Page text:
Surrogacy law varies widely by state. In Wisconsin, no law prohibits it, but it's not regulated, either. While the Surrogacy Center voluntarily adheres to guidelines set by the American Society for Reproductive Medicine - and is, in some respects, even more stringent than those rules- it is not required to.
The process is costly; an individual or couple can expect to spend $100,000 or more in the pursuit of a child. That figure encompasses the surrogate's fee, legal fees, medical fees for in vitro fertilization, donor egg costs, travel and other expenses. The center screens surrogates and IPs, matches them with each other, handles the legal aspects of the process, makes referrals to medical providers if needed, and provides emotional and logistical support to both parties during the process. For example, the center can help a potential surrogate figure out what her insurance might cover. While the Surrogacy Center suggests a fee range to gestational carriers ($15,000 to $25,000), ultimately the woman sets her own fee.
For Warren and Mark, parenthood has been the capstone to their lives together. Warren, a pediatrician, says, "It's nothing like I thought it would be like. It's a hundred times better." It's also added a new dimension to Warren's work. "Professionally, it's made me a better pediatrician. I listen to parents more and respect parents more. When parents say something is wrong, I trust them."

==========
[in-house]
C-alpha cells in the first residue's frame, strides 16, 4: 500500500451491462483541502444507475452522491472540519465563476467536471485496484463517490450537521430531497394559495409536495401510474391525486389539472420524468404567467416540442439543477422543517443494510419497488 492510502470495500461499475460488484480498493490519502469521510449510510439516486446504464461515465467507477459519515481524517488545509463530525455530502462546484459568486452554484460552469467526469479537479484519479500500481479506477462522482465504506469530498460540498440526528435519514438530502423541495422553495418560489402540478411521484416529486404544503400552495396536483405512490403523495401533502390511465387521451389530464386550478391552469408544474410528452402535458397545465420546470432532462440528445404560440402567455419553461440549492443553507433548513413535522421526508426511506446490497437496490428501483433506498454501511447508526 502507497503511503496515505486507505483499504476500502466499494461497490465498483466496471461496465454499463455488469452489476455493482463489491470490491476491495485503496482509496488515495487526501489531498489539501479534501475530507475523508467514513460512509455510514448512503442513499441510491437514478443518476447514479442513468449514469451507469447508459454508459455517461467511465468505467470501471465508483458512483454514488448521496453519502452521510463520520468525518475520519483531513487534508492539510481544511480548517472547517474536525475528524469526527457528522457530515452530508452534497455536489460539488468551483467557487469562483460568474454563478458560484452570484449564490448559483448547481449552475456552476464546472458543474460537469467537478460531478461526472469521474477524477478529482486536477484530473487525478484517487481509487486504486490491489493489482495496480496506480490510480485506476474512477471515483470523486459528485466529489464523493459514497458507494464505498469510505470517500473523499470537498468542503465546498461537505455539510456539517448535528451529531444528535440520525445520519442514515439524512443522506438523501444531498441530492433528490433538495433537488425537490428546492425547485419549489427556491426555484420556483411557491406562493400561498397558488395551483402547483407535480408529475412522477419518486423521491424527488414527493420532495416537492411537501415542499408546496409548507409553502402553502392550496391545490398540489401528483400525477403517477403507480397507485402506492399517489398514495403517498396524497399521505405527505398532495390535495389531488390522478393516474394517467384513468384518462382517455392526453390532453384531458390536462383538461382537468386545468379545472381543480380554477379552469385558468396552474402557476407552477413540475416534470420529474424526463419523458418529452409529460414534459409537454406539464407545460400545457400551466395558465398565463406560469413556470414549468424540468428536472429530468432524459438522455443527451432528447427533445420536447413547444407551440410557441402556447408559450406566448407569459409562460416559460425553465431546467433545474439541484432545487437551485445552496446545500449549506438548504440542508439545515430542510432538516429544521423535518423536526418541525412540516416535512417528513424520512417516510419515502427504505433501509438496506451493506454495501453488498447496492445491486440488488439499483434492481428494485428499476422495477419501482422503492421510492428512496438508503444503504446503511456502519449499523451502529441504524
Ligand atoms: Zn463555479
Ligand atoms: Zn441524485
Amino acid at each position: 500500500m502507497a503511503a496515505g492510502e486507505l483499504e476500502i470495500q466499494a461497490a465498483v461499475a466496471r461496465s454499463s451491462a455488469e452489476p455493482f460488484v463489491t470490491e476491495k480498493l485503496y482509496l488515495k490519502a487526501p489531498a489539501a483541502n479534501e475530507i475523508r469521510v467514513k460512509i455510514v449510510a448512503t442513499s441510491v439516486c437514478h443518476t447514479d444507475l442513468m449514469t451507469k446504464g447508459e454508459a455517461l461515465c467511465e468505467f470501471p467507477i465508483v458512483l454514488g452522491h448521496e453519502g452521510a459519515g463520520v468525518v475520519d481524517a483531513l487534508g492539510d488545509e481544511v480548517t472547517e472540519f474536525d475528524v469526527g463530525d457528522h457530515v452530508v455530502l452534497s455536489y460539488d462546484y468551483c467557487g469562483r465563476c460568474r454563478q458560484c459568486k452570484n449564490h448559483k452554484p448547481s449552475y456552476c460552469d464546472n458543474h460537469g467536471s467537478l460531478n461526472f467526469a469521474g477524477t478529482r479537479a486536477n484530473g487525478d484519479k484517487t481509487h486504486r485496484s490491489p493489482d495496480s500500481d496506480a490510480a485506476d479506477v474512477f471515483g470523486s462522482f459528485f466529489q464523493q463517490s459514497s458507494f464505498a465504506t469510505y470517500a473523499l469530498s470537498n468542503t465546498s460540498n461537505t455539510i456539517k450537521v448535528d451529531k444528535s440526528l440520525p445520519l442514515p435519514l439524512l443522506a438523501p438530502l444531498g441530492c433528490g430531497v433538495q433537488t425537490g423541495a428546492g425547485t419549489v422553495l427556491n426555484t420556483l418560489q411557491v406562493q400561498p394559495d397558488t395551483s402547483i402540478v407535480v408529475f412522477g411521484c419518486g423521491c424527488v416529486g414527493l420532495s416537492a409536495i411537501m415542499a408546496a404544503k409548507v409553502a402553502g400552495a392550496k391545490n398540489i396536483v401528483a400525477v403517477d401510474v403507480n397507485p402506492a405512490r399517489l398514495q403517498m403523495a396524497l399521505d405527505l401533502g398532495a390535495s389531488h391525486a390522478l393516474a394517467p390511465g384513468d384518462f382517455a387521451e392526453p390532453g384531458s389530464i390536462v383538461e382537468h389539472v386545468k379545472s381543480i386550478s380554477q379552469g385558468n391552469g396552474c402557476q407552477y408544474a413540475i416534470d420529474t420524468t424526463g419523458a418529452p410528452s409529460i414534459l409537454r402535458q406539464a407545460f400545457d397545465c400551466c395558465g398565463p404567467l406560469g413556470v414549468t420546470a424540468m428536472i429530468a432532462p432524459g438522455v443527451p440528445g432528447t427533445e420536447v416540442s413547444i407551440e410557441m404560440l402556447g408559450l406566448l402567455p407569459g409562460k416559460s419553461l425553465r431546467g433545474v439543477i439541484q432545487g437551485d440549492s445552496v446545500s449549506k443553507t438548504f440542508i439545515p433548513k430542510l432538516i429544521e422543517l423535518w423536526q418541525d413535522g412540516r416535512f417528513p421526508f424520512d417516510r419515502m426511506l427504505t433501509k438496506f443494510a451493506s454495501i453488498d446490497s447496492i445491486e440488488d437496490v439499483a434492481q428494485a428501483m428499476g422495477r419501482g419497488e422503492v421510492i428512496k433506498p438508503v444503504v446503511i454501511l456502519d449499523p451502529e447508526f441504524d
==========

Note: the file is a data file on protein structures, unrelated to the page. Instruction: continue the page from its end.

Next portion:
Mark is the biological father of one child, and Warren, the other. Technically, the children are half-siblings, since they have the same egg donor.
Although his children are very young, Warren has begun addressing those "Where did I come from?" questions all children ask. Says Warren, "It's the same advice I give to my patients who adopt: Talk about how families are chosen. You can choose, but once you choose, it's forever."